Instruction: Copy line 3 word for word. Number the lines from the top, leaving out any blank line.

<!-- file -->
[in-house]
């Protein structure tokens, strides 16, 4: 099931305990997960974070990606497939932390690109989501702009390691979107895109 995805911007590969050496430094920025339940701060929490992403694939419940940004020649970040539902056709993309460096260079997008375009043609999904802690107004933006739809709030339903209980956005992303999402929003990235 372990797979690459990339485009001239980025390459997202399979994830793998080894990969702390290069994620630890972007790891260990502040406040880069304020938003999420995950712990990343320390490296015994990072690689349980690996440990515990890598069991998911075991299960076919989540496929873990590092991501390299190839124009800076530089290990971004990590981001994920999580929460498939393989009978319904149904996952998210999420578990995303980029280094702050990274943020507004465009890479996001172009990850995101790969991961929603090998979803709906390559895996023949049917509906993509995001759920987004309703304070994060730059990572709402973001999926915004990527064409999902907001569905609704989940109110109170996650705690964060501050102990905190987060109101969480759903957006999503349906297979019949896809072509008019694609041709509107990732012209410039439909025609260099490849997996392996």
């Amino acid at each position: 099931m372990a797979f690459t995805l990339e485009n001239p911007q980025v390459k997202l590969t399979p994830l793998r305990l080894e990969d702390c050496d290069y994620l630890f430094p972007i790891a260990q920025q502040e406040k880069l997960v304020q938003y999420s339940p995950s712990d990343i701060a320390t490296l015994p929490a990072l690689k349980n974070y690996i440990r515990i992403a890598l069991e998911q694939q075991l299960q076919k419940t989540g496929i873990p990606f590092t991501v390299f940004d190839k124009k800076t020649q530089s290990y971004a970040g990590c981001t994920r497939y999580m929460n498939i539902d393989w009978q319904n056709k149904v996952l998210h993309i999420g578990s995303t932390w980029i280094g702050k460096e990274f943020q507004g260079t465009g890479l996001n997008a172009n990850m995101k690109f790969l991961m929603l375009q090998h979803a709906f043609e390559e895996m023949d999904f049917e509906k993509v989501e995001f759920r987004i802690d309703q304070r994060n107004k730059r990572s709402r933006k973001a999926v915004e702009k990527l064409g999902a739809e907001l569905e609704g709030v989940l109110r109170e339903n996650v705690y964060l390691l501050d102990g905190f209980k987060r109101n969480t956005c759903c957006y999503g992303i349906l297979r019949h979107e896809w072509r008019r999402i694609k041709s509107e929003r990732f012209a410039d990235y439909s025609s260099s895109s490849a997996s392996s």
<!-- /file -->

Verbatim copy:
């Amino acid at each position: 099931m372990a797979f690459t995805l990339e485009n001239p911007q980025v390459k997202l590969t399979p994830l793998r305990l080894e990969d702390c050496d290069y994620l630890f430094p972007i790891a260990q920025q502040e406040k880069l997960v304020q938003y999420s339940p995950s712990d990343i701060a320390t490296l015994p929490a990072l690689k349980n974070y690996i440990r515990i992403a890598l069991e998911q694939q075991l299960q076919k419940t989540g496929i873990p990606f590092t991501v390299f940004d190839k124009k800076t020649q530089s290990y971004a970040g990590c981001t994920r497939y999580m929460n498939i539902d393989w009978q319904n056709k149904v996952l998210h993309i999420g578990s995303t932390w980029i280094g702050k460096e990274f943020q507004g260079t465009g890479l996001n997008a172009n990850m995101k690109f790969l991961m929603l375009q090998h979803a709906f043609e390559e895996m023949d999904f049917e509906k993509v989501e995001f759920r987004i802690d309703q304070r994060n107004k730059r990572s709402r933006k973001a999926v915004e702009k990527l064409g999902a739809e907001l569905e609704g709030v989940l109110r109170e339903n996650v705690y964060l390691l501050d102990g905190f209980k987060r109101n969480t956005c759903c957006y999503g992303i349906l297979r019949h979107e896809w072509r008019r999402i694609k041709s509107e929003r990732f012209a410039d990235y439909s025609s260099s895109s490849a997996s392996s």